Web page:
PROGRESS IN TREATMENT OF A RADIOACTIVE CONDENSATE WASTE

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A waste stream decontamination process based on ion exchange was selected for development. The process is centered on ion-exchange technology developed during recent years in the Hanford Laboratories and other atomic energy research centers. Early attempts at small engineering scale application of ion- exchange technology resulted in less than satisfactory results when compared to laboratory data. The difficulties were traced to nonradioactive impurities in the wastes. Steam stripping and filtering successfully removed these impurities, and excellent decontamination of all significant isotopes except ruthenium was achieved by ion exchange. Satisfactory ruthenium decontamination was demonstrated on waste volumes up to about 1000 ... continued below

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Pages: 80

Creation Information

Skarpelos, J.M. October 1, 1963.

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  • Hanford Atomic Products Operation
    Publisher Info: General Electric Co. Hanford Atomic Products Operation, Richland, Wash.
    Place of Publication: Richland, Washington

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Description

A waste stream decontamination process based on ion exchange was selected for development. The process is centered on ion-exchange technology developed during recent years in the Hanford Laboratories and other atomic energy research centers. Early attempts at small engineering scale application of ion- exchange technology resulted in less than satisfactory results when compared to laboratory data. The difficulties were traced to nonradioactive impurities in the wastes. Steam stripping and filtering successfully removed these impurities, and excellent decontamination of all significant isotopes except ruthenium was achieved by ion exchange. Satisfactory ruthenium decontamination was demonstrated on waste volumes up to about 1000 column volumes, and the capacity for other isotopes ranged from 10,000 to 20,000 column volumes. Improvement in ruthenium decontamination is needed to simplify operations and to improve economics. Although a largescale integrated process is yet to be demonstrated, a cost estimate of an ion-exchange process was made. The estimate of 50/1000 gal was based on a 2 ton/day fuels reprocessing plant which produces about 30,000 gal/day of condensate requiring treatment. The estimate was based on a process for alkaline condensate and it was assumed a process for acid condensate would cost about the same. This estimate is about /1000 gal less than the estimated cost for reevaporation. (auth)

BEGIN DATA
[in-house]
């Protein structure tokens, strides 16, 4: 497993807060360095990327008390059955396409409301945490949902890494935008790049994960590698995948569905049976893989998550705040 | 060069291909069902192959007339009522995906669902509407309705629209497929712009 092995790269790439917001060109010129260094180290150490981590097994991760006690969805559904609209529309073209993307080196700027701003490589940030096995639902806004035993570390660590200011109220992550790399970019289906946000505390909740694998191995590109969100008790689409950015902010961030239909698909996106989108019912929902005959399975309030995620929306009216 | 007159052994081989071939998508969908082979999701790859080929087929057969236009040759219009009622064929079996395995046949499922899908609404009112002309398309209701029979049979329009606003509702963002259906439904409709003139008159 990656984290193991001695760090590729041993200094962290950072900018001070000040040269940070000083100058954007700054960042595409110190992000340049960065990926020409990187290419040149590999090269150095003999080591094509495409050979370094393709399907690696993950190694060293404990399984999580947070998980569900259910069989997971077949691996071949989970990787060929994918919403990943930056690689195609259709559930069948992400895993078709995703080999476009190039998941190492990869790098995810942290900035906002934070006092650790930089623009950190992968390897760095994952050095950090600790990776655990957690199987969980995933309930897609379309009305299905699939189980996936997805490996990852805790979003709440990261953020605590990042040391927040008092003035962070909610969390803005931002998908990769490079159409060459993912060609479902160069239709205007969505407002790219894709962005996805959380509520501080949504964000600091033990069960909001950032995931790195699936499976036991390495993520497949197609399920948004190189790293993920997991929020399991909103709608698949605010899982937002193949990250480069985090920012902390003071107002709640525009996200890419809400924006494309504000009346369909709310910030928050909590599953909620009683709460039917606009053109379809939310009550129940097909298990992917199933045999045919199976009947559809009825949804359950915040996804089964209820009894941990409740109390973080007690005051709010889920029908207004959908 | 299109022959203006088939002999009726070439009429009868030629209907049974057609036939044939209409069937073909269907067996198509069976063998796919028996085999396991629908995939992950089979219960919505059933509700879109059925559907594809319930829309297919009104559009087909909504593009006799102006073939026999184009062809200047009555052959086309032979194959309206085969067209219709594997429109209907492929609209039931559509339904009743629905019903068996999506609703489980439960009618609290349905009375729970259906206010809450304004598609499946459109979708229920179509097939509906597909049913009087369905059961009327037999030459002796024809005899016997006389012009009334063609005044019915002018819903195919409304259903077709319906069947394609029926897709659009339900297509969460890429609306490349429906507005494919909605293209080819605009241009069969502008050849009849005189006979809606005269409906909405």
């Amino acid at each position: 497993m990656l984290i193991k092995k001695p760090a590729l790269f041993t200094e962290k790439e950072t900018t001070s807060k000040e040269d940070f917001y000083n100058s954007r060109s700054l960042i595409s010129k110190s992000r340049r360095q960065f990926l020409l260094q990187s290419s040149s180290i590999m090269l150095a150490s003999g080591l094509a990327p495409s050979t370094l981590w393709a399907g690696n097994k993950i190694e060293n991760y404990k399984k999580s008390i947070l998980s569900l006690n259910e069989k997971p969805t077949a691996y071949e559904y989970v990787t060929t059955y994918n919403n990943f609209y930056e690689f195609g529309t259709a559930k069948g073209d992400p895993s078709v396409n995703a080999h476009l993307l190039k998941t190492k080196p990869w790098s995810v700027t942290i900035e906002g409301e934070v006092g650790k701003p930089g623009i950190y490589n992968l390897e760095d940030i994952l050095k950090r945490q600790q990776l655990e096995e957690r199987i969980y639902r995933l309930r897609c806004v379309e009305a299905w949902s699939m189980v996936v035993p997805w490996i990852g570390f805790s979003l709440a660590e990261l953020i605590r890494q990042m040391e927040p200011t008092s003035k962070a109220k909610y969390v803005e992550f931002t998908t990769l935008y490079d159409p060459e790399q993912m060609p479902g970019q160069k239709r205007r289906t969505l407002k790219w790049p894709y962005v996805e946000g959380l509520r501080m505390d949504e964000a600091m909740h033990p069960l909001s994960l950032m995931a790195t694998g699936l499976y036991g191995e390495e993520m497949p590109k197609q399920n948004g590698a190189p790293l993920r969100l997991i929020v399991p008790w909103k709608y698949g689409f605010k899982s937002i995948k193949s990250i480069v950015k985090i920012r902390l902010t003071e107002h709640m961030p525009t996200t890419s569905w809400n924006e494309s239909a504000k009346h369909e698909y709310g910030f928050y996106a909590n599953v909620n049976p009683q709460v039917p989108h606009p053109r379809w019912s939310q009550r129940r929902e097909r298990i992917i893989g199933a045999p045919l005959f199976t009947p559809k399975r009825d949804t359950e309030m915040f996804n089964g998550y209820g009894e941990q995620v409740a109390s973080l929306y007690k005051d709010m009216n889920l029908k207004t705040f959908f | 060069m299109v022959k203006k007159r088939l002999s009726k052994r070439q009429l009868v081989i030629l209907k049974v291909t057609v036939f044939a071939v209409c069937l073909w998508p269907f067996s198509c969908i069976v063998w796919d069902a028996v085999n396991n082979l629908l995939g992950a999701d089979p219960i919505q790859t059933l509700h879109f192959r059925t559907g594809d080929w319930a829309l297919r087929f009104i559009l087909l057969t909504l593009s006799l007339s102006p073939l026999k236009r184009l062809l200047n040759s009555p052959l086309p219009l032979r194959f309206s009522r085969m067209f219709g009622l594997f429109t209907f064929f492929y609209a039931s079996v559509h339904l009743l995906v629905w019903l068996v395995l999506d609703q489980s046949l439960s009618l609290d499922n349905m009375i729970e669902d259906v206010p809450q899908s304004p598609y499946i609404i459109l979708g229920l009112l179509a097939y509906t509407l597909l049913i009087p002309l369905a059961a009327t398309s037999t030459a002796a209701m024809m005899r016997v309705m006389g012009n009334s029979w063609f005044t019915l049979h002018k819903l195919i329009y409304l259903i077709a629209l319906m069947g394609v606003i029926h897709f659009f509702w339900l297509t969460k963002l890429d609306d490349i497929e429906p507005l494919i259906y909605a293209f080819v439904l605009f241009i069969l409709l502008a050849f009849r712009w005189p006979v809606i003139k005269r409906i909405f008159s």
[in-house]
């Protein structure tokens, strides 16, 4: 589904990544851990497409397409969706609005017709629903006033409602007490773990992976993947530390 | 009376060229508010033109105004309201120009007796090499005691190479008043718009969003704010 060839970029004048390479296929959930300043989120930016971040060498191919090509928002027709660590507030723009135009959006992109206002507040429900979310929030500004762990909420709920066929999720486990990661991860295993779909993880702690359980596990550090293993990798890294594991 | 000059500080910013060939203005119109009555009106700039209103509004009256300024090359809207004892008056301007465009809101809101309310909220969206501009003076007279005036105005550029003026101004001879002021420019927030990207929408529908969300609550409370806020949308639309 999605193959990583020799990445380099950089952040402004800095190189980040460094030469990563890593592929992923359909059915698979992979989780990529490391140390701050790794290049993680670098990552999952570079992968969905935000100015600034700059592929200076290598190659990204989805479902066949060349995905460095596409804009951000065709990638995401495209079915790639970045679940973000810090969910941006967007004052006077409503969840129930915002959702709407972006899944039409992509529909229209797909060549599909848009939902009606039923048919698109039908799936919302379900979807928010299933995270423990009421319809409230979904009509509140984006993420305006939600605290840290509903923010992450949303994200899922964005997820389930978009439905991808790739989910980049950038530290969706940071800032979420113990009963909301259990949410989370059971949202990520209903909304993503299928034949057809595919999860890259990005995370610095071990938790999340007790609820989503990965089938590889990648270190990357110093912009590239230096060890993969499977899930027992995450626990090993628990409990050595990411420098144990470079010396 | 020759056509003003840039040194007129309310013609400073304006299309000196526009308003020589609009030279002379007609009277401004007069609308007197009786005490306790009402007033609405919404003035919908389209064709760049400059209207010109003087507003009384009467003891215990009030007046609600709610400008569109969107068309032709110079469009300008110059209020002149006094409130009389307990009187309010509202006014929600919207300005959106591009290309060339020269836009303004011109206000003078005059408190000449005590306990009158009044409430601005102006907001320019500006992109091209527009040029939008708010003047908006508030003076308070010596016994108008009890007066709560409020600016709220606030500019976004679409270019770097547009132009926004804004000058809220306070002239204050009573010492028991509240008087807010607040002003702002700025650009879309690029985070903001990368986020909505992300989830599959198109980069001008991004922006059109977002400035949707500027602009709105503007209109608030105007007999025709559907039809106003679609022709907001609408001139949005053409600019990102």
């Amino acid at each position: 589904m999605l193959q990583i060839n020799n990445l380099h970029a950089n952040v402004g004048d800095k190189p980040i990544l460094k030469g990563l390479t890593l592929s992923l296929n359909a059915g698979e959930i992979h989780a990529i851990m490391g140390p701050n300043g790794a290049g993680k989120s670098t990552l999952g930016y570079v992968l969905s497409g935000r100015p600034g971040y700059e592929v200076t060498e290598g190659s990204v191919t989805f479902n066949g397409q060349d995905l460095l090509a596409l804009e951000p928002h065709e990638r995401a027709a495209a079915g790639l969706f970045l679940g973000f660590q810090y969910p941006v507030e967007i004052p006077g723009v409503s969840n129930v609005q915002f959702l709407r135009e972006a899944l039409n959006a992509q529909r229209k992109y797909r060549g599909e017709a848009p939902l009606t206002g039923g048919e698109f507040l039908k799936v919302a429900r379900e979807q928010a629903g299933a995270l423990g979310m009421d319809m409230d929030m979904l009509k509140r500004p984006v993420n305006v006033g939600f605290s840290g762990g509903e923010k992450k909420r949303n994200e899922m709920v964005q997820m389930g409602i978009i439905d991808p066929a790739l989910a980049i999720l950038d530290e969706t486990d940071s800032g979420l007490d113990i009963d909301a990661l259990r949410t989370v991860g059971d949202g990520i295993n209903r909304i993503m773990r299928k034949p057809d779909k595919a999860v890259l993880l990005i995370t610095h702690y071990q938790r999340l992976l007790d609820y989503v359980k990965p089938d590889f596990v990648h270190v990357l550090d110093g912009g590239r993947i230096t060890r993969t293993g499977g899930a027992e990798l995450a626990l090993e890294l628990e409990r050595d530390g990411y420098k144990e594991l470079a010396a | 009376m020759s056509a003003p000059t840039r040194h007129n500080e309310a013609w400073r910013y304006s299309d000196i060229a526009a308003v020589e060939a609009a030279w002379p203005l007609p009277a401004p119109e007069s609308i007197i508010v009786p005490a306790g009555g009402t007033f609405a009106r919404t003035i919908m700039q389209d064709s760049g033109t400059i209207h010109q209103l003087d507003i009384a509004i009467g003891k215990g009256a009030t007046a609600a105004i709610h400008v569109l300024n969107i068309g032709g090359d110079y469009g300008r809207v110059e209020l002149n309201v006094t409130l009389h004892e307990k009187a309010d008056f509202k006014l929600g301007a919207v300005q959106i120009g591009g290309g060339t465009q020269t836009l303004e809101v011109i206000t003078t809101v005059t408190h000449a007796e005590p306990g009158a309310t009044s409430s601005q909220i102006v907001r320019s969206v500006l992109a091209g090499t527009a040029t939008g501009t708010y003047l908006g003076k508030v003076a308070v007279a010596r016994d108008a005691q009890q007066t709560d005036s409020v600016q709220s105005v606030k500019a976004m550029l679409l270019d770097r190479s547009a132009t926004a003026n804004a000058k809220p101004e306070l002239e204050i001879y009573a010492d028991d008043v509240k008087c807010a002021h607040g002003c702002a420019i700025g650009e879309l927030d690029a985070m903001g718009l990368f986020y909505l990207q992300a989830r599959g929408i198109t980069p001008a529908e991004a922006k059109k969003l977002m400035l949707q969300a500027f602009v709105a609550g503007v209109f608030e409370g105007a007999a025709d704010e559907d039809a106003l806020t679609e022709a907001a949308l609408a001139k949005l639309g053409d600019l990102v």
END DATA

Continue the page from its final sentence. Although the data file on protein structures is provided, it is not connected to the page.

Physical Description

Pages: 80

Source

  • Other Information: Orig. Receipt Date: 31-DEC-64

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  • Report No.: HW-79174
  • Grant Number: AT(45-1)-1350
  • DOI: 10.2172/4133695 | External Link
  • Office of Scientific & Technical Information Report Number: 4133695
  • Archival Resource Key: ark:/67531/metadc866645

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Office of Scientific & Technical Information Technical Reports

Reports, articles and other documents harvested from the Office of Scientific and Technical Information.

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Creation Date

  • October 1, 1963

Added to The UNT Digital Library

  • Sept. 16, 2016, 12:32 a.m.

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  • Feb. 20, 2017, 4:16 p.m.

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Skarpelos, J.M. PROGRESS IN TREATMENT OF A RADIOACTIVE CONDENSATE WASTE, report, October 1, 1963; Richland, Washington. (digital.library.unt.edu/ark:/67531/metadc866645/: accessed July 21, 2018), University of North Texas Libraries, Digital Library, digital.library.unt.edu; crediting UNT Libraries Government Documents Department.